Margot is a community member from the beautiful Finger Lakes region of New York. Read about her gluten-free journey to eating out and traveling again!
What’s your food identity, and how do you maintain it?
I was diagnosed with Celiac Disease five years ago at the age of 54. I’ve been trying valiantly since then to avoid all gluten.
Tell us a little about your gluten-free journey. What was it like when you started eating gluten-free? What challenges did you face?
When I was first diagnosed, I had a friend who had lived with Celiac Disease for a long time. She immediately took me to our neighborhood Wegmans grocery store (a wonderful resource)! We walked through the gluten-free aisles and she suggested items that I would want to have right away, and others that I probably wouldn’t want to bother with. It was really helpful to get me started on this journey. I was a little overwhelmed at first by the amount of time it took to read every label, and look up so many foods, and unknown ingredients etc. It didn’t take me long to realize that doing my own cooking and eating whole, fresh foods rather than a lot of packaged foods would be the key to my success.
What was your food life like before you had your Nima?
Even though I was able to get control of my own kitchen, I travel and eat out frequently. That has been the biggest challenge for me, and I think I am frequently “glutened” no matter how careful I try to be. Besides dealing with the loss of many foods that I used to enjoy, I felt some loss over not being able to be as spontaneous and adventuresome when traveling.
What’s your food life like now that you have Nima?
The Nima has been a valuable tool to help me better control those areas of my food life. When I first got it, I took it with me on a trip to Vietnam. In general I found lots of naturally gluten-free meals during that trip, but it was so reassuring to be able to confirm that a dish was gluten-free – especially when language barriers prevented really clear understanding of what I was getting!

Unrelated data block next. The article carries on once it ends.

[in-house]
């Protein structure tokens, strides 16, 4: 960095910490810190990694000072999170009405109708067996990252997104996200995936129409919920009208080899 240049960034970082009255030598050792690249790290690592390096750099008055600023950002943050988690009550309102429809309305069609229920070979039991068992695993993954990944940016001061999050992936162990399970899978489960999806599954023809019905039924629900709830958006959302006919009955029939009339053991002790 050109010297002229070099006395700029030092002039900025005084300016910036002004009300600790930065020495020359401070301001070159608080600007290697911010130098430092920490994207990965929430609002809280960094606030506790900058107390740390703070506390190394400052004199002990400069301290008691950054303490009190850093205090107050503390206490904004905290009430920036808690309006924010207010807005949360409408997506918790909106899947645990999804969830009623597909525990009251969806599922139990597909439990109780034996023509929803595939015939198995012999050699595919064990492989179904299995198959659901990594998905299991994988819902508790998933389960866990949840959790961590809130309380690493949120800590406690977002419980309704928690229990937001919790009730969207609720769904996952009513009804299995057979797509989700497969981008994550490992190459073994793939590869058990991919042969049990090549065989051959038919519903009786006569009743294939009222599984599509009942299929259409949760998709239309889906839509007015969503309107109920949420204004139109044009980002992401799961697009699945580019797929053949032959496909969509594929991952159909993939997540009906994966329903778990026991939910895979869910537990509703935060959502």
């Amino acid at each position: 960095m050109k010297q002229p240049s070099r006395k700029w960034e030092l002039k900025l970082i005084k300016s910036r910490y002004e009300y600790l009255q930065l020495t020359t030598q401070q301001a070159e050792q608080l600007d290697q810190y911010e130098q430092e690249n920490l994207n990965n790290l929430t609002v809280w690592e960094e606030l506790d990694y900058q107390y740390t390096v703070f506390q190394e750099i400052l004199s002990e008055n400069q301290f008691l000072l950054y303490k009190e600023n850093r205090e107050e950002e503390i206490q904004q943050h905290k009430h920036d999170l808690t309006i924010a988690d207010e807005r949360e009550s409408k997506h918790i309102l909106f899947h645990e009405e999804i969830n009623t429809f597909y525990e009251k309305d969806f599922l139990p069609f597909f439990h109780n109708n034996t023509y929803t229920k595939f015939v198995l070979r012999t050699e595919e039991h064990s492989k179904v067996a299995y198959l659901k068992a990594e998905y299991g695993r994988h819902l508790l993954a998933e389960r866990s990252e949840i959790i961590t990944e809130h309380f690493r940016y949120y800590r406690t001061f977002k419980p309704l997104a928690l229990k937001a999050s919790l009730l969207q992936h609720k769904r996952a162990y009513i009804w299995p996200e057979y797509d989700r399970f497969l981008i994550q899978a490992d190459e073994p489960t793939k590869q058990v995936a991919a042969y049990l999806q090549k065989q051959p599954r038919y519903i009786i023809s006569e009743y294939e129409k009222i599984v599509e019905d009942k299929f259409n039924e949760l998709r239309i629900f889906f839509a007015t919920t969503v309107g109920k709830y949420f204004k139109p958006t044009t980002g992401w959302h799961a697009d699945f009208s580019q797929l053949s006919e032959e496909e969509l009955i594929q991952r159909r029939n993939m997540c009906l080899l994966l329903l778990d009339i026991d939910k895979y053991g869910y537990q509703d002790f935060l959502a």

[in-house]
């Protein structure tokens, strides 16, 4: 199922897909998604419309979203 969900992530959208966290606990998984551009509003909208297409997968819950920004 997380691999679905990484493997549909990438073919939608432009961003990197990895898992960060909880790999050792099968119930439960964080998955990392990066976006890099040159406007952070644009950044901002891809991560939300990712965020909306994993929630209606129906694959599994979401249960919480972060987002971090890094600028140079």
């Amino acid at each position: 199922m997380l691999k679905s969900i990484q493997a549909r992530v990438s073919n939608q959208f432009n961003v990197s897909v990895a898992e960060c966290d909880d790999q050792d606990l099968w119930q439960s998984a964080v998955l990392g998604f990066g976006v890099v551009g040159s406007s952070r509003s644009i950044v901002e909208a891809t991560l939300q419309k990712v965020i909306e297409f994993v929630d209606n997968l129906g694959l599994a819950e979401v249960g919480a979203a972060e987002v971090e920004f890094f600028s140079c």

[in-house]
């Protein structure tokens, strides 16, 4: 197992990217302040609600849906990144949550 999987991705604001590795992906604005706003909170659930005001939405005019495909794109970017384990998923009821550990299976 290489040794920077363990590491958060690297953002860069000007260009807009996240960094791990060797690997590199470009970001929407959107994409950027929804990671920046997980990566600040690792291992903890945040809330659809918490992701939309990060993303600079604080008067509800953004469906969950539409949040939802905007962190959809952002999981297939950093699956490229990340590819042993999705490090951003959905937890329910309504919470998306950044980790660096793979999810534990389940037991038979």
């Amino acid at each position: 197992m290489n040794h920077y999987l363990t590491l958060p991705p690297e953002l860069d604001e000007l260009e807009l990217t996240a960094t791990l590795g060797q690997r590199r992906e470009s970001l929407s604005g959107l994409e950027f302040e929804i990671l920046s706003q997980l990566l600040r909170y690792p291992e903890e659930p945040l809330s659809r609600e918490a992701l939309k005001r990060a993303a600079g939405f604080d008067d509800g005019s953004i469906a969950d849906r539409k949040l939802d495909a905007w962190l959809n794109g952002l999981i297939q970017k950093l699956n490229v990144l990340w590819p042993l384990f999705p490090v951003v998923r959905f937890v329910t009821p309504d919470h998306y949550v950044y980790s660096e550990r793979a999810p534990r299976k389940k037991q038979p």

What do you test with Nima? Has there been anything that surprised you wasn’t safe (according to Nima)?
I’ve already found several restaurant meals that were advertised as gluten-free that aren’t, so I’ve been focusing on that area.
What do your friends, family, and/or doctors think about Nima?
Most people have been pretty interested in it. I was surprised that my gastroenterologist didn’t know about it. He called two of his staff members into the office to watch me test a bit of Ritz cracker.
When using Nima at restaurants, what has been your experience? Do you have a favorite Nima related story?
I’m still getting used to it. I find it uncomfortable to “confront” my server, but it hasn’t been as difficult as I imagined. So far, they’ve been apologetic and have offered to try again, or at the very least they don’t really seem to care, but will happily take the dish back and bring me something safer like a salad or shrimp cocktail!
Bonus fun questions:
If you can only eat one food for the rest of your life, what would it be?